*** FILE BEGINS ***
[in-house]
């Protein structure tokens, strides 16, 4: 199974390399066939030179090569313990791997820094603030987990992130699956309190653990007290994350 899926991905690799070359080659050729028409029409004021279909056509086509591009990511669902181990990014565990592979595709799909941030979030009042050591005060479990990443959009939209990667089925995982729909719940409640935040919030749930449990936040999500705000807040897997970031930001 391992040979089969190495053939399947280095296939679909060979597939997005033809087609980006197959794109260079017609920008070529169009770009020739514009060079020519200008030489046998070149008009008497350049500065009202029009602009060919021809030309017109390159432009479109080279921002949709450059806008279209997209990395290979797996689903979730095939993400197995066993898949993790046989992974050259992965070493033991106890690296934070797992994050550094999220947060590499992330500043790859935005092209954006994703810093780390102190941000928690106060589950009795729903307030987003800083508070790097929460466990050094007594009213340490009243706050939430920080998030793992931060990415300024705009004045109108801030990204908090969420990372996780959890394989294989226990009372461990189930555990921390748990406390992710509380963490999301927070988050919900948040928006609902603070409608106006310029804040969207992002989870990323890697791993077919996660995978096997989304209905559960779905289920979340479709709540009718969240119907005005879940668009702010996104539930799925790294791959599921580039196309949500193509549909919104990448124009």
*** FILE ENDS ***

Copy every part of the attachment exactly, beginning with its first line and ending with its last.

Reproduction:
[in-house]
């Protein structure tokens, strides 16, 4: 199974390399066939030179090569313990791997820094603030987990992130699956309190653990007290994350 899926991905690799070359080659050729028409029409004021279909056509086509591009990511669902181990990014565990592979595709799909941030979030009042050591005060479990990443959009939209990667089925995982729909719940409640935040919030749930449990936040999500705000807040897997970031930001 391992040979089969190495053939399947280095296939679909060979597939997005033809087609980006197959794109260079017609920008070529169009770009020739514009060079020519200008030489046998070149008009008497350049500065009202029009602009060919021809030309017109390159432009479109080279921002949709450059806008279209997209990395290979797996689903979730095939993400197995066993898949993790046989992974050259992965070493033991106890690296934070797992994050550094999220947060590499992330500043790859935005092209954006994703810093780390102190941000928690106060589950009795729903307030987003800083508070790097929460466990050094007594009213340490009243706050939430920080998030793992931060990415300024705009004045109108801030990204908090969420990372996780959890394989294989226990009372461990189930555990921390748990406390992710509380963490999301927070988050919900948040928006609902603070409608106006310029804040969207992002989870990323890697791993077919996660995978096997989304209905559960779905289920979340479709709540009718969240119907005005879940668009702010996104539930799925790294791959599921580039196309949500193509549909919104990448124009």